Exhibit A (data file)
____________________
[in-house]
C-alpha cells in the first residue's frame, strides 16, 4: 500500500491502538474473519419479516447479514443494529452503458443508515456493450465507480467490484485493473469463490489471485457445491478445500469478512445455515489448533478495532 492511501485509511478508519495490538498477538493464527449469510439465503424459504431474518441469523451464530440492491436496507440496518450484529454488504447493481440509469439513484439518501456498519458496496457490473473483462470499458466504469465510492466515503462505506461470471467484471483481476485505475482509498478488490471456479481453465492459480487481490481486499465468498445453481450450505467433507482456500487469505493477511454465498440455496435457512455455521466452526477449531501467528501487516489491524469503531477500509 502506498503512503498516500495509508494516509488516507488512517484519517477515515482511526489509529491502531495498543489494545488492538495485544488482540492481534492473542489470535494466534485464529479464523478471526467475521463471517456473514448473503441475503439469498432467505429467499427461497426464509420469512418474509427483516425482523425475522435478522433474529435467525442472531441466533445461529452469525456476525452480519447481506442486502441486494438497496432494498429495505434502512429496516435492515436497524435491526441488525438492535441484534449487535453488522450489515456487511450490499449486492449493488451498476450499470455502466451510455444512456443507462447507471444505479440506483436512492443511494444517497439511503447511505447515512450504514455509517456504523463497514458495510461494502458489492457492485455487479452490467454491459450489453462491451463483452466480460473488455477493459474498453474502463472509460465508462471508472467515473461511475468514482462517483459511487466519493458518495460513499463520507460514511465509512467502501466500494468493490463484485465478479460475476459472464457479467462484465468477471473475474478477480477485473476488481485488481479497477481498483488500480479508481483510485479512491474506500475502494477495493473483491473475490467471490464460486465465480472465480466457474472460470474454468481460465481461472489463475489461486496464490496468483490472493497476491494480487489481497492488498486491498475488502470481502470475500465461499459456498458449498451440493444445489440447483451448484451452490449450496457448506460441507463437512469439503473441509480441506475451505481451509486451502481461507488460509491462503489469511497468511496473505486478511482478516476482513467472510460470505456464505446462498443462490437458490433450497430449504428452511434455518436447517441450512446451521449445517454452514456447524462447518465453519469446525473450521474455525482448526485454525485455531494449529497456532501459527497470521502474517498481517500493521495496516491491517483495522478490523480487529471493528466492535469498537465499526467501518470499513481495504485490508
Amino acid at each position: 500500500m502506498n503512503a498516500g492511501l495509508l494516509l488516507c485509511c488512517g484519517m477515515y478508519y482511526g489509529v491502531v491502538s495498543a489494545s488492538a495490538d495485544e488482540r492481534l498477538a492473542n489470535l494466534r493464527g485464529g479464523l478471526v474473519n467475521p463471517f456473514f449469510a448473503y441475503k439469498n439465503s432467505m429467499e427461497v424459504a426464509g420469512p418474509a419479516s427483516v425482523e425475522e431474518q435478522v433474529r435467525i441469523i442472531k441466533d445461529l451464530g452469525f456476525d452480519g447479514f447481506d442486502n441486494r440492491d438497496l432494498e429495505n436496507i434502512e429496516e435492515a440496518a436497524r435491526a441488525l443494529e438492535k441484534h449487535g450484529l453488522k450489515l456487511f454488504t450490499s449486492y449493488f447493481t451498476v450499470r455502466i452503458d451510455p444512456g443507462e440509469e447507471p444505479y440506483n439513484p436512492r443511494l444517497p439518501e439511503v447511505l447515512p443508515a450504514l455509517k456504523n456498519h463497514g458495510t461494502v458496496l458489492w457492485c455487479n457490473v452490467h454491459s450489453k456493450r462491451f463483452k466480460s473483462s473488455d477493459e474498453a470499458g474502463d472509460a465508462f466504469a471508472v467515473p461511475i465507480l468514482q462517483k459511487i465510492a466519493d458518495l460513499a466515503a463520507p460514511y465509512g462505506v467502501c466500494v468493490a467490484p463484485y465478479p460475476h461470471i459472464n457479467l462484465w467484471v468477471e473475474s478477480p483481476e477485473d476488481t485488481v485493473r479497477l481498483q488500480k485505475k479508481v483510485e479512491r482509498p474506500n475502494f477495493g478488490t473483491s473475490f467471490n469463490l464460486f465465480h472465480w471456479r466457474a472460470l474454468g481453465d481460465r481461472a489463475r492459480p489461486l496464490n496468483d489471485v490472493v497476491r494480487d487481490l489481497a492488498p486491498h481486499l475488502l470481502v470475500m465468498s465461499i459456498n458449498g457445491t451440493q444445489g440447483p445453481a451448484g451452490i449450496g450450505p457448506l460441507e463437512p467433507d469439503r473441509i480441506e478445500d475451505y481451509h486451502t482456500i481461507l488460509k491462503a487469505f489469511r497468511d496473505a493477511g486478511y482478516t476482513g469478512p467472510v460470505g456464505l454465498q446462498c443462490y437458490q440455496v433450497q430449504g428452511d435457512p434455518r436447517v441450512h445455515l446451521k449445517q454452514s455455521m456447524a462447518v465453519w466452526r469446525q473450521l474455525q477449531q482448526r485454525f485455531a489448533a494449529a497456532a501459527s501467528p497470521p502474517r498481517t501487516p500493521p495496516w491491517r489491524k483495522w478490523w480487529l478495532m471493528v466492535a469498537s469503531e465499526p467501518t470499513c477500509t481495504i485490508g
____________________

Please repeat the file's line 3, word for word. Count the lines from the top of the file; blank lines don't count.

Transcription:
Amino acid at each position: 500500500m502506498n503512503a498516500g492511501l495509508l494516509l488516507c485509511c488512517g484519517m477515515y478508519y482511526g489509529v491502531v491502538s495498543a489494545s488492538a495490538d495485544e488482540r492481534l498477538a492473542n489470535l494466534r493464527g485464529g479464523l478471526v474473519n467475521p463471517f456473514f449469510a448473503y441475503k439469498n439465503s432467505m429467499e427461497v424459504a426464509g420469512p418474509a419479516s427483516v425482523e425475522e431474518q435478522v433474529r435467525i441469523i442472531k441466533d445461529l451464530g452469525f456476525d452480519g447479514f447481506d442486502n441486494r440492491d438497496l432494498e429495505n436496507i434502512e429496516e435492515a440496518a436497524r435491526a441488525l443494529e438492535k441484534h449487535g450484529l453488522k450489515l456487511f454488504t450490499s449486492y449493488f447493481t451498476v450499470r455502466i452503458d451510455p444512456g443507462e440509469e447507471p444505479y440506483n439513484p436512492r443511494l444517497p439518501e439511503v447511505l447515512p443508515a450504514l455509517k456504523n456498519h463497514g458495510t461494502v458496496l458489492w457492485c455487479n457490473v452490467h454491459s450489453k456493450r462491451f463483452k466480460s473483462s473488455d477493459e474498453a470499458g474502463d472509460a465508462f466504469a471508472v467515473p461511475i465507480l468514482q462517483k459511487i465510492a466519493d458518495l460513499a466515503a463520507p460514511y465509512g462505506v467502501c466500494v468493490a467490484p463484485y465478479p460475476h461470471i459472464n457479467l462484465w467484471v468477471e473475474s478477480p483481476e477485473d476488481t485488481v485493473r479497477l481498483q488500480k485505475k479508481v483510485e479512491r482509498p474506500n475502494f477495493g478488490t473483491s473475490f467471490n469463490l464460486f465465480h472465480w471456479r466457474a472460470l474454468g481453465d481460465r481461472a489463475r492459480p489461486l496464490n496468483d489471485v490472493v497476491r494480487d487481490l489481497a492488498p486491498h481486499l475488502l470481502v470475500m465468498s465461499i459456498n458449498g457445491t451440493q444445489g440447483p445453481a451448484g451452490i449450496g450450505p457448506l460441507e463437512p467433507d469439503r473441509i480441506e478445500d475451505y481451509h486451502t482456500i481461507l488460509k491462503a487469505f489469511r497468511d496473505a493477511g486478511y482478516t476482513g469478512p467472510v460470505g456464505l454465498q446462498c443462490y437458490q440455496v433450497q430449504g428452511d435457512p434455518r436447517v441450512h445455515l446451521k449445517q454452514s455455521m456447524a462447518v465453519w466452526r469446525q473450521l474455525q477449531q482448526r485454525f485455531a489448533a494449529a497456532a501459527s501467528p497470521p502474517r498481517t501487516p500493521p495496516w491491517r489491524k483495522w478490523w480487529l478495532m471493528v466492535a469498537s469503531e465499526p467501518t470499513c477500509t481495504i485490508g